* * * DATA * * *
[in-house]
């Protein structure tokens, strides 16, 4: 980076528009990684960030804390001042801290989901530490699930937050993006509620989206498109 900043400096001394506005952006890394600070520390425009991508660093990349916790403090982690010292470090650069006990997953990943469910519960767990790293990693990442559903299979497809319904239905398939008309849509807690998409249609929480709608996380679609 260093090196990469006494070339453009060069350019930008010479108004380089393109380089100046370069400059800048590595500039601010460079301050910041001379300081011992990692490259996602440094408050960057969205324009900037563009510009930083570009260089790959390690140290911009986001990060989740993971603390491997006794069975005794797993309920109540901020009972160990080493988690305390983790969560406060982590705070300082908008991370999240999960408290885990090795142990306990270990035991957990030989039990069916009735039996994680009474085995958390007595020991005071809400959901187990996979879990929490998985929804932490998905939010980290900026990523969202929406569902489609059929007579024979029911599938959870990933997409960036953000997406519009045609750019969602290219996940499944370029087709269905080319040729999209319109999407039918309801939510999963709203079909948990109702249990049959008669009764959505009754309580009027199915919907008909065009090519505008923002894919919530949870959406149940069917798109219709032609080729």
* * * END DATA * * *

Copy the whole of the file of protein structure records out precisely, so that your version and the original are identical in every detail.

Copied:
[in-house]
């Protein structure tokens, strides 16, 4: 980076528009990684960030804390001042801290989901530490699930937050993006509620989206498109 900043400096001394506005952006890394600070520390425009991508660093990349916790403090982690010292470090650069006990997953990943469910519960767990790293990693990442559903299979497809319904239905398939008309849509807690998409249609929480709608996380679609 260093090196990469006494070339453009060069350019930008010479108004380089393109380089100046370069400059800048590595500039601010460079301050910041001379300081011992990692490259996602440094408050960057969205324009900037563009510009930083570009260089790959390690140290911009986001990060989740993971603390491997006794069975005794797993309920109540901020009972160990080493988690305390983790969560406060982590705070300082908008991370999240999960408290885990090795142990306990270990035991957990030989039990069916009735039996994680009474085995958390007595020991005071809400959901187990996979879990929490998985929804932490998905939010980290900026990523969202929406569902489609059929007579024979029911599938959870990933997409960036953000997406519009045609750019969602290219996940499944370029087709269905080319040729999209319109999407039918309801939510999963709203079909948990109702249990049959008669009764959505009754309580009027199915919907008909065009090519505008923002894919919530949870959406149940069917798109219709032609080729």